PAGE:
Iowa State researchers looking for catalyst that allows plants to produce hydrocarbons
Plants and algae may be a source of green, renewable hydrocarbons that could replace the ancient, finite hydrocarbons in fossil fuels, according to a team of researchers led by Iowa State University's Jackie Shanks.
Shanks, Iowa State's Manley R. Hoppe Professor of Chemical Engineering, said some plants and algae produce hydrocarbons as a way to store carbon and energy. And those hydrocarbons could be used to create second-generation biofuels.
"These plants are capturing solar energy and creating something that's chemically identical to petroleum," Shanks said.
But, she said, researchers don't know the exact structures, mechanisms, genetics and metabolism of that conversion.
Shanks and a team of researchers recently won a four-year, $2 million grant from the National Science Foundation's Office of Emerging Frontiers in Research and Innovation to study the production of biological hydrocarbons.
The research team includes Basil Nikolau, Iowa State's Frances M. Craig Professor in the departments of biochemistry, biophysics and molecular biology and food science and human nutrition, who's also the deputy director of the NSF Engineering Research Center for Biorenewable Chemicals based at Iowa State; Thomas Bobik, an Iowa State associate professor of biochemistry, biophysics and molecular biology; Gordon Wolfe, an associate professor of biological sciences at California State University, Chico; and Govind Nadathur, a professor of marine sciences at the University of Puerto Rico. The project will also support the research, training and education of a number of post-doctoral researchers, graduate students and undergraduate students at Iowa State and the other universities. And it will provide these young researchers with an opportunity to broaden their training experience with national and international collaborations.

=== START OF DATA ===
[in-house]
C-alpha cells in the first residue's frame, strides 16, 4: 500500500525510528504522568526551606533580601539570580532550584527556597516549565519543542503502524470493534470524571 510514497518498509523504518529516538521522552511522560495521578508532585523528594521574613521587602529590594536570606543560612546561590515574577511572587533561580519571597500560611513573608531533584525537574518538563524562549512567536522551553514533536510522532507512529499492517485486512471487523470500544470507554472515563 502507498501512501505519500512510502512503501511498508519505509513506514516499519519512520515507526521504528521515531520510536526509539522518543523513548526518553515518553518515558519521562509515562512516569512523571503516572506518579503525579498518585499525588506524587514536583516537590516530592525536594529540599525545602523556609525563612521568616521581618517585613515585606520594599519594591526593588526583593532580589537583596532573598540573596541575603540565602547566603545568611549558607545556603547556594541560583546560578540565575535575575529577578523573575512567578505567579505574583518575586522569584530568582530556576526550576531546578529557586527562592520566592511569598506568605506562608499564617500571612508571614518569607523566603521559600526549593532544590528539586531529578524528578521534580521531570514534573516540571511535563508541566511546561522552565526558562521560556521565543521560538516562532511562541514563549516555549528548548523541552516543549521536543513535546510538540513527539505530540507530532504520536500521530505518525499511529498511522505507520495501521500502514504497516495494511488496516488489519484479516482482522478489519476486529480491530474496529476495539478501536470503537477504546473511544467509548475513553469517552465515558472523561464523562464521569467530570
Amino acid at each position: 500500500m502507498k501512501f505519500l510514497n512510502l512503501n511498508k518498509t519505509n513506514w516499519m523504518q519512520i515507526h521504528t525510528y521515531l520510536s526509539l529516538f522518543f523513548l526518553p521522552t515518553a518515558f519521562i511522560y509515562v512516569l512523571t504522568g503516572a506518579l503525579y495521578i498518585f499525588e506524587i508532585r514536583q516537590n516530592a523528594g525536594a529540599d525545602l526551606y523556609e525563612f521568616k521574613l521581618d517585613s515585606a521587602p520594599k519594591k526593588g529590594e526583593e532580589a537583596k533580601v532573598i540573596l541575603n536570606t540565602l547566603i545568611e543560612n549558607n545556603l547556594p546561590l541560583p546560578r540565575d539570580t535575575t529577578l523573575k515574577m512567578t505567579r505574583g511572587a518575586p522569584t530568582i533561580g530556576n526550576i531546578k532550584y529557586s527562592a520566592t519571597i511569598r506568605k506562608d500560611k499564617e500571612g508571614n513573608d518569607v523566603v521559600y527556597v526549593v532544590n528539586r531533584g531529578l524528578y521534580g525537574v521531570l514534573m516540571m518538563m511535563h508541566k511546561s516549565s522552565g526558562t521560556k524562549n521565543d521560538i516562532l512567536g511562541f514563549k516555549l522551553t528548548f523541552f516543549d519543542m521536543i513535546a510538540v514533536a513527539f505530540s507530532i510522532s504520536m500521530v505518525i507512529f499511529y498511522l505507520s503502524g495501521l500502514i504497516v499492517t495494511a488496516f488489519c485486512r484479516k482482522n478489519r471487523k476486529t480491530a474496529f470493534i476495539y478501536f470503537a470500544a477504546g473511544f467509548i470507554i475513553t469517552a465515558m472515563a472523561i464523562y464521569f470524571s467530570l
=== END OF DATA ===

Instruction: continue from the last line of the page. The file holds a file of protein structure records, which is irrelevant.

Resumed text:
Shanks said the researchers' specific task is to isolate, characterize and bioengineer a catalyst that creates the biological hydrocarbons.
Nikolau said the current project will not address which plants or algae are the best producers of biological hydrocarbons or how the biological process can best be exploited. He said those studies would build on the discoveries of the current project.
But can plants directly produce hydrocarbons for biofuels? Is that too good to be true?
Shanks said the research could lead to technologies that transform how liquid fuels are produced.
And that's the kind of project the science foundation's Office of Emerging Frontiers in Research and Innovation is supporting.
According to the foundation, the office's goal is to support "transformative opportunities potentially leading to: new research areas …; new industries or capabilities that result in a leadership position for the country; and/or significant progress on a recognized national need or grand challenge."
A new, sustainable source of hydrocarbons could lead to all of that: "The production of renewable hydrocarbons that would integrate directly into the existing fossil-carbon infrastructure would represent an important advance in biofuels technology," the researchers wrote in their project proposal. "Transforming this existing industry to a bio-based carbon feed-source is a grand challenge that will need to integrate unique and proficient biological solutions with new engineering efficiencies."